California is stepping up. Companies, business leaders and philanthropists are making commitments to provide tablets or laptops for over 70,000 students and connectivity for hundreds of thousands of households.

Google is giving the state 100,000 free Wi-Fi hotspots and will donate 4,000 Chromebooks. Apple is donating 9,000 iPads and working with 800 districts across the state, offering free coaching to teachers help them transition to remote learning. Many other companies are donating to school districts. Some internet providers are offering free and low rate programs during this crisis. The California Public Utilities Commission (CPUC) has committed $30 million for hotspots and internet service for student households. Rural, small, and medium-sized districts will be prioritized.

State Superintendent of Public Instruction Tony Thurmond has created a Task Force to help facilitate donations, create more publicity, and cast a bigger spotlight on those who can help. Donations are being collected through the CDE Foundation, which has created the California Bridging the Digital Divide Fund for the purpose.

California State PTA is working with the California Emerging Technology Fund to help parents find low cost internet service and computers.

Are Donations Enough?

Probably not. It's tough to sustain ongoing programs on the basis of gifts. In an open memo to internet service providers, the California Emerging Technology Fund has suggested a list of policies to speed up adoption in the short term and make digital services affordable for the long haul.

Discussion Starters: A Few Public Policy Questions

  • Should all students have home internet access? Schools provide free books. They provide free transportation and free meals to our most needy students. With the increased education reliance on technology, should communities and schools also provide free devices and access to the internet as part of a public education?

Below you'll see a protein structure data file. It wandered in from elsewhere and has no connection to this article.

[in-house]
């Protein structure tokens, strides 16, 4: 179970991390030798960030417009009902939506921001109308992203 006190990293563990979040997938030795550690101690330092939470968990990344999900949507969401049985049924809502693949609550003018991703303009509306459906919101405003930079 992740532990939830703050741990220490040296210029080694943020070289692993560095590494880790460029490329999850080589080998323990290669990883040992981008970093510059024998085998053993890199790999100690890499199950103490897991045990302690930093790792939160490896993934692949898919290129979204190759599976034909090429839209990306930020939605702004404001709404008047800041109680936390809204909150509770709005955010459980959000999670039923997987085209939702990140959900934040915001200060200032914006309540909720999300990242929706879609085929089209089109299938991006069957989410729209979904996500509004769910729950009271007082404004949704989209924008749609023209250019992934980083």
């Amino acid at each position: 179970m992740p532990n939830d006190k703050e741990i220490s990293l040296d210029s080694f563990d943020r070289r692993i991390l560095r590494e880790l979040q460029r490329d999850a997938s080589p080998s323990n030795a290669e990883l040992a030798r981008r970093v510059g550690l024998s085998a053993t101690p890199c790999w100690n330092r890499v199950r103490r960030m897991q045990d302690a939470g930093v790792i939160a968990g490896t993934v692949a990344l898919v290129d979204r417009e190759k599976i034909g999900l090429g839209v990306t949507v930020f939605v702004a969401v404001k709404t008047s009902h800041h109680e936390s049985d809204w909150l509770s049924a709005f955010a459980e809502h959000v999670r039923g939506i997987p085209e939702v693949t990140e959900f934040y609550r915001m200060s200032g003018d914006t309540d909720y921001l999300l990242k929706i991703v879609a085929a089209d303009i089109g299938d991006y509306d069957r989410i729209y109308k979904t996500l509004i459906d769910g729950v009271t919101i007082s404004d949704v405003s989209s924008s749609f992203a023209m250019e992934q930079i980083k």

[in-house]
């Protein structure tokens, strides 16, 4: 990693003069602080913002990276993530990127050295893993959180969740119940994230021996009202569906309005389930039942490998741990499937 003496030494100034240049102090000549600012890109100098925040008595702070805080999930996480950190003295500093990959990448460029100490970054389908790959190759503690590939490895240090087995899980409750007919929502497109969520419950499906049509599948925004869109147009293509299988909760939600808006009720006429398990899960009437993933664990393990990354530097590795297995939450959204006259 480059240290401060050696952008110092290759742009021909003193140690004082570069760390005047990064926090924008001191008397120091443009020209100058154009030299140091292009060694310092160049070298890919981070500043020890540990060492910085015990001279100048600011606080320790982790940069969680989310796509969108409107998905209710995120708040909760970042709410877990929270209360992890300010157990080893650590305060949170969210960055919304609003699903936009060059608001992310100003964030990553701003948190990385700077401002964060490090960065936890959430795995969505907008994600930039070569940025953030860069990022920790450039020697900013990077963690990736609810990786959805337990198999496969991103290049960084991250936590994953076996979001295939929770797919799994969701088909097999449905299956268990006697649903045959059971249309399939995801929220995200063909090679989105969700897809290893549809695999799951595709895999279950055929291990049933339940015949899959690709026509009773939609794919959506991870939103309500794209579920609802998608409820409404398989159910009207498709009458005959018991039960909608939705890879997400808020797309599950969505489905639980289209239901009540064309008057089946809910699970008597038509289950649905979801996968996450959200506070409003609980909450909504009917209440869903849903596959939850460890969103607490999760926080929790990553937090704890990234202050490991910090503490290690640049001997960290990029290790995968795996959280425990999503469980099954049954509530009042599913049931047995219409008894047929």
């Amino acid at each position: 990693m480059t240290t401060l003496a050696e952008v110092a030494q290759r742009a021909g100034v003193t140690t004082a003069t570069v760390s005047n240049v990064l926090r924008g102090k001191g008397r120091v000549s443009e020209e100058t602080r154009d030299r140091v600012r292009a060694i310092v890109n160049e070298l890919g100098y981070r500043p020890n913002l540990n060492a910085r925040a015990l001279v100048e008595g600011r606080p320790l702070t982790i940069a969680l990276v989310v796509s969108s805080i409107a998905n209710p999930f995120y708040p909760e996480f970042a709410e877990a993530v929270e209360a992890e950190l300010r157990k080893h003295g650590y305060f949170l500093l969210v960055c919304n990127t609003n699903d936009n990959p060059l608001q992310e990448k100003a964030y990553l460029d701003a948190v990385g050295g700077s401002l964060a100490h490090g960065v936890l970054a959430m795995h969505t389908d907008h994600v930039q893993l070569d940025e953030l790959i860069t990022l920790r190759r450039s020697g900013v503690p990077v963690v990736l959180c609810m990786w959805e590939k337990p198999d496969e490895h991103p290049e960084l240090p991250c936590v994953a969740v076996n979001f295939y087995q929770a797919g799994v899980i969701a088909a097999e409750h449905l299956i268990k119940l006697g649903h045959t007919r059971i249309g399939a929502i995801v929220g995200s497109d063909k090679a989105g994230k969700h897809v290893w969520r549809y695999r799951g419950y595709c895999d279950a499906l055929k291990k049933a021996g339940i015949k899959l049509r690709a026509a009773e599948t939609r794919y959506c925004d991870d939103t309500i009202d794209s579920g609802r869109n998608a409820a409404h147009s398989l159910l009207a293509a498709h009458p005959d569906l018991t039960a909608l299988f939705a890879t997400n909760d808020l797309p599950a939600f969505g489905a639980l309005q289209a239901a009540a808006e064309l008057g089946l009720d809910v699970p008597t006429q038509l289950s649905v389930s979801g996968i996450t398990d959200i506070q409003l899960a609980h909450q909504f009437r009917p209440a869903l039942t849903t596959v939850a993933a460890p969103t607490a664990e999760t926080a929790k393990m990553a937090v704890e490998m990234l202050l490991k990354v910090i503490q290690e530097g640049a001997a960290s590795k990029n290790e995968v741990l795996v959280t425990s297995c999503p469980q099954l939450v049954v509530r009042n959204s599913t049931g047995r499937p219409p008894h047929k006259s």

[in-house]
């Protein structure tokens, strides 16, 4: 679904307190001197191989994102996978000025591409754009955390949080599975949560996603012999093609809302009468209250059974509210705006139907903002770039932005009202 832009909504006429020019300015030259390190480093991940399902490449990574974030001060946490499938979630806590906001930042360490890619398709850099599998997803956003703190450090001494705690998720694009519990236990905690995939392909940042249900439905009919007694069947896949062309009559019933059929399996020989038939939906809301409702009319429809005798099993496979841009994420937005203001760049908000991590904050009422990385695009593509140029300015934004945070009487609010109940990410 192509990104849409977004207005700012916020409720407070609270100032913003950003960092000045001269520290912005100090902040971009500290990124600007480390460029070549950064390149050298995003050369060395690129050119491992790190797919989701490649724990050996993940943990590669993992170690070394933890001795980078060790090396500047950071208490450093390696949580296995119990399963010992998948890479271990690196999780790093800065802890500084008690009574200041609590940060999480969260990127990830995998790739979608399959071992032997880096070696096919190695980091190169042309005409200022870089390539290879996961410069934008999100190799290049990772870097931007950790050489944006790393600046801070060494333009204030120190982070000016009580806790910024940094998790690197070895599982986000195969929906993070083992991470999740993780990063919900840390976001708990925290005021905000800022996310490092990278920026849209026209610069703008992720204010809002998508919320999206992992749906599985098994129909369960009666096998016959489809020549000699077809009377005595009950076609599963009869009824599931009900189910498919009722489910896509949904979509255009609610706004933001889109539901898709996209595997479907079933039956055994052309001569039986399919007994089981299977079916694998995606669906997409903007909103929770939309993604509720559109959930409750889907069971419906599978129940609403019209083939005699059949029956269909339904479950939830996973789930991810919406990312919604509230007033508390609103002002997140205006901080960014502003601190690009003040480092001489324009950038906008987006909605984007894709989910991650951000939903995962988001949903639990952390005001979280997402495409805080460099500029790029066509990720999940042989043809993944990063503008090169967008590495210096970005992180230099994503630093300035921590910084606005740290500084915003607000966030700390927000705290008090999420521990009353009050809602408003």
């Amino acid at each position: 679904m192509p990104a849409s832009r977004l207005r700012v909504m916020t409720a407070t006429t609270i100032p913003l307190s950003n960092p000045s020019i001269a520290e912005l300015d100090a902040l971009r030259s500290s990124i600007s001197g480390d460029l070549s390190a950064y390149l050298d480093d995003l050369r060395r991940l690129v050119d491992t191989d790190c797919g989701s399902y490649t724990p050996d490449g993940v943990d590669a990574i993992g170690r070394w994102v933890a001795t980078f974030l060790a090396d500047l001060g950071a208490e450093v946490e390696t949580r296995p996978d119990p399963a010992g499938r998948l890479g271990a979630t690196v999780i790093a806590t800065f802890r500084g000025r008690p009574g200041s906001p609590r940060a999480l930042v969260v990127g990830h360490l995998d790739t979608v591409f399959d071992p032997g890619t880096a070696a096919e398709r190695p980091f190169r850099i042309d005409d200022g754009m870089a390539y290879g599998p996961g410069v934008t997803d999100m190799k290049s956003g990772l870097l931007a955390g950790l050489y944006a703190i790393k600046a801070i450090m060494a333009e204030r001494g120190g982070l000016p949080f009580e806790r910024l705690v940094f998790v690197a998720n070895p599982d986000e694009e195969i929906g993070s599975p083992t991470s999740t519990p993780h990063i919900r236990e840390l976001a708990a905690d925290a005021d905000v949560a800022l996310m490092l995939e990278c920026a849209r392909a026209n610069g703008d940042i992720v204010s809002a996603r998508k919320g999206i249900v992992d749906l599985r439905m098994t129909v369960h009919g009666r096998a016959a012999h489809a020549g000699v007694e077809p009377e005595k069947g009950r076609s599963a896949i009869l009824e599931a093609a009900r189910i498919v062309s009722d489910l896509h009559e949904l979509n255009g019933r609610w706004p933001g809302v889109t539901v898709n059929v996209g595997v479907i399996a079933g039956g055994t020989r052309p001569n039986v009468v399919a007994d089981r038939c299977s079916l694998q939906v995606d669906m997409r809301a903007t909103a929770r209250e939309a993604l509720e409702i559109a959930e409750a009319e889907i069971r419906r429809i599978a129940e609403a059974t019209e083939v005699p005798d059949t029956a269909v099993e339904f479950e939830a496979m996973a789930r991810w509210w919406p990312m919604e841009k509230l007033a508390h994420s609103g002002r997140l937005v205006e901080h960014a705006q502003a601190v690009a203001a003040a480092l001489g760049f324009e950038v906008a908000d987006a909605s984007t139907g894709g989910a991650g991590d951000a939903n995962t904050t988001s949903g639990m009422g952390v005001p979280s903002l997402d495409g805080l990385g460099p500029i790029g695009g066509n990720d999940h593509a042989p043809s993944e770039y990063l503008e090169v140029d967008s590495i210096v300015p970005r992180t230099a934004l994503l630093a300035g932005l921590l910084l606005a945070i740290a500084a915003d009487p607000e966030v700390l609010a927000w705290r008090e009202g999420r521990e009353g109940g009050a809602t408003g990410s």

• How is the role of a teacher different in a digitally-connected school?
  • How can virtual and distance learning be most effective for all students?
  • Is lack of connectivity just an education issue, or part of something broader?

What do you think?

Questions & Comments

To comment or reply, please sign in .

user avatar
Vivian Chan July 31, 2020 at 2:45 pm
The digital divide is certainly an issue of great importance. The solution will be difficult and complex. Hopefully, one day we will see internet access widely accessible in every household, just as most of us have basic landlines at home. Before we get there however, we must find a temporary solution for those without affordable internet access (perhaps utilizing public library resources, etc.) during this time of uncertainty.
user avatar
Briana Mullen April 22, 2020 at 10:29 am
"Should communities and schools also provide free devices and access to the internet as part of a public education?" This is the first time I've heard it phrased this way and instantly my response is 'absolutely'. This needs to be the new rights of students in school.
user avatar
Jeff Camp April 21, 2020 at 3:33 pm
EdSource collected more examples of donations from companies and philanthropies. All of which is great, and none of which represents a long-term solution to the core issue: ongoing money. Each household needs solid internet access. Each student needs a suitable computing device. Suddenly schools are on the hook to provide a universal service that the system has not been set up to equip them with.
©2003-2020 Jeff Camp